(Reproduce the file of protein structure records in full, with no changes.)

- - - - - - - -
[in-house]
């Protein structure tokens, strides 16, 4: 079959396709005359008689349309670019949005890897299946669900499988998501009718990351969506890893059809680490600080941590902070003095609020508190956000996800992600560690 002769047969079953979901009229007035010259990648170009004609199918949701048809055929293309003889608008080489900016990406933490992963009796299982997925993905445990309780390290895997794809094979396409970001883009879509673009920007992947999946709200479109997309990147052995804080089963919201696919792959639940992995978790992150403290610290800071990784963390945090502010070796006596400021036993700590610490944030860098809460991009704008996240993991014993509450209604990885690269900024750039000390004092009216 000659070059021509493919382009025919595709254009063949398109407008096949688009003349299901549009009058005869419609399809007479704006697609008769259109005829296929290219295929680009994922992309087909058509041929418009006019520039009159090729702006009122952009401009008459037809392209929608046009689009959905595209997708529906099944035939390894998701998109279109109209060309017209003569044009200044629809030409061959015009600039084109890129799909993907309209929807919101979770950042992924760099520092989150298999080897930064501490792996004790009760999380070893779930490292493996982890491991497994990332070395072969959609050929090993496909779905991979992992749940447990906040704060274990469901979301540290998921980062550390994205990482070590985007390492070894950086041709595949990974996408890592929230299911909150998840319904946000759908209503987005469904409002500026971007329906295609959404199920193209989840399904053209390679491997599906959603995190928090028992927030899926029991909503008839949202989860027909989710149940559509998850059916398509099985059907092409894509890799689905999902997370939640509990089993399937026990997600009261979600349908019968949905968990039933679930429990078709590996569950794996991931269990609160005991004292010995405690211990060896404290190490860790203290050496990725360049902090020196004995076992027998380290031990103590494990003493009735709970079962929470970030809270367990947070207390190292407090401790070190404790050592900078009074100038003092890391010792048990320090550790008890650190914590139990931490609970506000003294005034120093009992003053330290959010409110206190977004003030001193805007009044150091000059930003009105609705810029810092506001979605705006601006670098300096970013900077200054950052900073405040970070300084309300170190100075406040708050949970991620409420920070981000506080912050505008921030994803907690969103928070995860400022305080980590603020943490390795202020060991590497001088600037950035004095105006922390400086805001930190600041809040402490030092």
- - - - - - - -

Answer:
[in-house]
């Protein structure tokens, strides 16, 4: 079959396709005359008689349309670019949005890897299946669900499988998501009718990351969506890893059809680490600080941590902070003095609020508190956000996800992600560690 002769047969079953979901009229007035010259990648170009004609199918949701048809055929293309003889608008080489900016990406933490992963009796299982997925993905445990309780390290895997794809094979396409970001883009879509673009920007992947999946709200479109997309990147052995804080089963919201696919792959639940992995978790992150403290610290800071990784963390945090502010070796006596400021036993700590610490944030860098809460991009704008996240993991014993509450209604990885690269900024750039000390004092009216 000659070059021509493919382009025919595709254009063949398109407008096949688009003349299901549009009058005869419609399809007479704006697609008769259109005829296929290219295929680009994922992309087909058509041929418009006019520039009159090729702006009122952009401009008459037809392209929608046009689009959905595209997708529906099944035939390894998701998109279109109209060309017209003569044009200044629809030409061959015009600039084109890129799909993907309209929807919101979770950042992924760099520092989150298999080897930064501490792996004790009760999380070893779930490292493996982890491991497994990332070395072969959609050929090993496909779905991979992992749940447990906040704060274990469901979301540290998921980062550390994205990482070590985007390492070894950086041709595949990974996408890592929230299911909150998840319904946000759908209503987005469904409002500026971007329906295609959404199920193209989840399904053209390679491997599906959603995190928090028992927030899926029991909503008839949202989860027909989710149940559509998850059916398509099985059907092409894509890799689905999902997370939640509990089993399937026990997600009261979600349908019968949905968990039933679930429990078709590996569950794996991931269990609160005991004292010995405690211990060896404290190490860790203290050496990725360049902090020196004995076992027998380290031990103590494990003493009735709970079962929470970030809270367990947070207390190292407090401790070190404790050592900078009074100038003092890391010792048990320090550790008890650190914590139990931490609970506000003294005034120093009992003053330290959010409110206190977004003030001193805007009044150091000059930003009105609705810029810092506001979605705006601006670098300096970013900077200054950052900073405040970070300084309300170190100075406040708050949970991620409420920070981000506080912050505008921030994803907690969103928070995860400022305080980590603020943490390795202020060991590497001088600037950035004095105006922390400086805001930190600041809040402490030092």